The launch of the largest satellite ever made, Telesat Canada’s Anik F2, will test the commercial viability of broadband high-speed Internet in remote and rural North American communities, experts said.
The 5,950-kg. Anik F2 will be using Ka-band, a frequency running 28 GHz that promises to allow
two-way communication from an antenna just 66 centimetres in diameter. Data is expected to flow at 1 Mbps.
Telesat launched Anik F2 last month on Arianespace Flight 163 from Kourou, French Guiana, after three delays.
Ted Ignacy, Telesat’s vice-president of finance and treasurer, said approximately 75 per cent of the satellite’s capacity has been pre-sold. There are 45 spot beams in the Ka-band, 15 of which cover Canada. The Canadian Space Agency has approximately $50 million in a capacity credit in return for contributing to the Ka-band payload.
Satellite communications has a history of challenges and failures, including the bankruptcy of Iridium. But Ignacy said Telesat officials are optimistic that the unproven Ka-band technology will be attractive to what it estimates as the 25 per cent of the population that sits out of range of traditional Internet services.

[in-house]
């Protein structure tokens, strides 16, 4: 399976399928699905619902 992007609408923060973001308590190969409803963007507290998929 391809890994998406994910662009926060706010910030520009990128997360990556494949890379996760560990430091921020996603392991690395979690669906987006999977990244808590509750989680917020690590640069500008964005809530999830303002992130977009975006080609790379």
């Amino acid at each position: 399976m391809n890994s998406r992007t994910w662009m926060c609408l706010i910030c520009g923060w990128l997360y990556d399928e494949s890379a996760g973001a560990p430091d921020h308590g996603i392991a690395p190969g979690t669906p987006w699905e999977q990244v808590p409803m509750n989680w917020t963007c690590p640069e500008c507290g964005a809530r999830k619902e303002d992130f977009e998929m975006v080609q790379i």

“”DSL or coaxial cable will not cover the last 10 to 15 per cent of the population. They will always be second cousins in terms of getting access to the Internet,”” he said “”What high-speed allows you to do is offer access for students in remote learning environments (and) access to diagnostics.””
One of the conditions of licence to win the 118.7 degree slot was to make C-band capacity available to the government, two channels of which will be used in the federal government’s National Satellite Initiative, which was launched last year.
Gilles Leclerc, director general of space technologies at the Canadian Space Agency, said its capacity credit will be spread over 10 years and will be managed by Industry Canada through a call for proposals process.
“”It has to correspond to the government-wide priority of connecting all communities,”” he said. “”Certainly in education, access to modern tools in remote communities is a top priority.””
Leclerc said the Canadian Space Agency will also be using its capacity to support R&D in two-way communications, Internet access and telemedicine.
Max Engel, an analyst with research firm Frost & Sullivan, said Telesat may struggle to attract the subscriber base it is expecting.
“”Ka-band broadband was going to be the future, and it was going to be the future five years ago — by now we were supposed to be hip-deep in broadband,”” he said. “”It’s very helpful for having the amount of broadband you’d like to have, but it has problems with rain attenuation, as anyone will tell you.””
Other problems traditionally associated with Ka-band include gaseous absorption, cloud attenuation and melting layer attenuation. Ignacy said Telesat is mitigating the risk by carrying several other bands, including C-band and Ku-band, with which it is more experienced.
Capacity on the Anik F2 has been sold to Shaw Communications’ Star Choice and WildBlue based in Greenwood, Co.